Five scholarships honoring African American heritage fully funded
On the second day of the Middle Passage Conversations conference, at the African American Alumni Reunion Dinner on April 4, Yale Divinity School announced the completion of funding for five endowed scholarships honoring the African American heritage at YDS. In announcing the infusion of some $186,000 from YDS accounts to complete funding of the scholarships, Dean Attridge said the action was in keeping with a commitment he made five years ago to press ahead with YDS diversity efforts.
Attridge’s announcement was met with a large round of applause from the largely African American audience dining in the Common Room. Over the years, a number of African Americans have graduated from YDS, which has a heritage in the African American community dating back to he 1830s and 1840s, when escaped slave James Pennington, known as the “fugitive blacksmith,” unofficially attended classes at YDS.
The five scholarships now fully funded include:
The Mary Eileen Fuget-Hayes Scholarship was established by friends of Mary Fuget (class of 1956) to honor her memory. One of the first black women to attend the Yale Divinity School, she devoted her efforts to the YWCA and social work. Bernice Cosey Pulley ’55 B.D. was instrumental in securing the original funds for this award.
The Adam and Julia Joseph Scholarship Fund, established in 1982, honors the parents of James A. Joseph ’63 B.D. Joseph is professor of the practice of public policy at the Terry Sanford Institute of Public Policy at Duke University and executive director of the United States - Southern Africa Center for Leadership and Public Values, a partnership between Duke and the University of Cape Town. Appointed to leadership positions by four U.S. Presidents, he was most recently ambassador to South Africa. An author of two books on philanthropy, he continues to lecture widely to foundation groups around the world. He is president emeritus of the Council on Foundations.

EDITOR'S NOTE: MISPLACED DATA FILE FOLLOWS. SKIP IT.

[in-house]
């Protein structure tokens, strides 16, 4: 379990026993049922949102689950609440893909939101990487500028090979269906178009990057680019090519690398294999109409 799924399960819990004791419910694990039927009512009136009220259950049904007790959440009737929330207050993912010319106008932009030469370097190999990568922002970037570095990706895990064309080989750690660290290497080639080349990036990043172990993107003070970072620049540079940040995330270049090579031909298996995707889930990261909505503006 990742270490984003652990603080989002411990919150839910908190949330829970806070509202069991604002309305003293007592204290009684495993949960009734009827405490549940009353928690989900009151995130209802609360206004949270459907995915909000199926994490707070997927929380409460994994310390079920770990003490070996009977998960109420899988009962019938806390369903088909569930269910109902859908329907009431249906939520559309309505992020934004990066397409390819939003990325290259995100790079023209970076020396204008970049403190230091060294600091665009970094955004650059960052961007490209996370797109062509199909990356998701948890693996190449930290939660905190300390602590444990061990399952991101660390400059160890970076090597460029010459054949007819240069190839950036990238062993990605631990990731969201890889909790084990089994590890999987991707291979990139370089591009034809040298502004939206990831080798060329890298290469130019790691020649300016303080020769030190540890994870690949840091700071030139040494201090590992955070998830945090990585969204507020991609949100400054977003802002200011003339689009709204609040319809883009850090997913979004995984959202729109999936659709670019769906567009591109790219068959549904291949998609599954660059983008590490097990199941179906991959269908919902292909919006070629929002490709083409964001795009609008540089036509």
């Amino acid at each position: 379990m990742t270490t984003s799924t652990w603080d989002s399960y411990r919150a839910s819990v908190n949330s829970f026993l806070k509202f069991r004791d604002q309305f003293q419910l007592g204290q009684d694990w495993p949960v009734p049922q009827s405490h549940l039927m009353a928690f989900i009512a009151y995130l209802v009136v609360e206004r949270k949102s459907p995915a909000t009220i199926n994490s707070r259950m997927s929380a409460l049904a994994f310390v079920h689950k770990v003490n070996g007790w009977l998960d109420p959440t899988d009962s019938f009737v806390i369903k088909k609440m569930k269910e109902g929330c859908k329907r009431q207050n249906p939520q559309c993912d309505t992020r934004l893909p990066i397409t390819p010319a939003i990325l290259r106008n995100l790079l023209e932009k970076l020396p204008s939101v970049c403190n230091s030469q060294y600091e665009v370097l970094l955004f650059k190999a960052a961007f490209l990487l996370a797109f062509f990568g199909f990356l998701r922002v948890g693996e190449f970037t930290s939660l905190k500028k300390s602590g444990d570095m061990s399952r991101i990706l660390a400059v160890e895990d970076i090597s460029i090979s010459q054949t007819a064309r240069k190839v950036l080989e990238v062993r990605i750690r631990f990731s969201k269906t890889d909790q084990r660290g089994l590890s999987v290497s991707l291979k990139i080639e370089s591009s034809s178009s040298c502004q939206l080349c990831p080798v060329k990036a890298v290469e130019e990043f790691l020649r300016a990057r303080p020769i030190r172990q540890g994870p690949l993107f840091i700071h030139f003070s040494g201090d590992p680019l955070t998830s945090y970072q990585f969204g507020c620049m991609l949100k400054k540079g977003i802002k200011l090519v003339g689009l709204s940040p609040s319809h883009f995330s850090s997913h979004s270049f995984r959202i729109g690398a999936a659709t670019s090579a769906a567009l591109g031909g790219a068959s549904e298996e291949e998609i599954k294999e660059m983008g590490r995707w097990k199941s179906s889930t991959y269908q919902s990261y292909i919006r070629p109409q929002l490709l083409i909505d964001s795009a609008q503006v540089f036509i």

The Ronald B. Packnett Scholarship Fund was established in 2003 in loving memory by African American alumni, friends, and admirers to benefit promising African American students called to ministerial services in African American churches. Ronald B. Packnett ’79 M.Div. is remembered for his leadership, integrity of character, and a life marked by service to the church. In 1980 he was called to serve St. James Baptist Church in New Britain, CT and in 1985 joined historic Central Baptist Church in St. Louis as senior pastor. There, a hallmark of his ministry was establishment of a homeless ministry, and he was engaged in many other St. Louis civic and ecclesial activities.
The Jason Richardson Memorial Scholarship was established to honor Jason Richardson ’03 M.Div., who died suddenly in 2005 while leading worship at Southern Baptist Church in Harlem, where he worked as a youth minister. Richardson, a gifted preacher and musician, showed his devotion to the worship life of Yale Divinity School through the Marquand Gospel Choir and as a Marquand Chapel minister. He was an active member of the Yale Black Seminarians and served as a co-pastor for the Black Church at Yale.
The A. Knighton Stanley Scholarship Fund was established by Tony Stanley ’62 B.D., his friends, and family on the occasion of his retirement from Peoples Congregational Church in Washington, DC. The scholarship will be awarded annually to students from Howard University School of Divinity and Yale Divinity School who exemplify the kind of service to church and world carried forth by Stanley, his father, and his mother. Recipients will be Master of Divinity students at Yale and Master of Divinity and Ph.D. students at Howard who are preparing to serve in minority communities, economically deprived areas, and the developing world.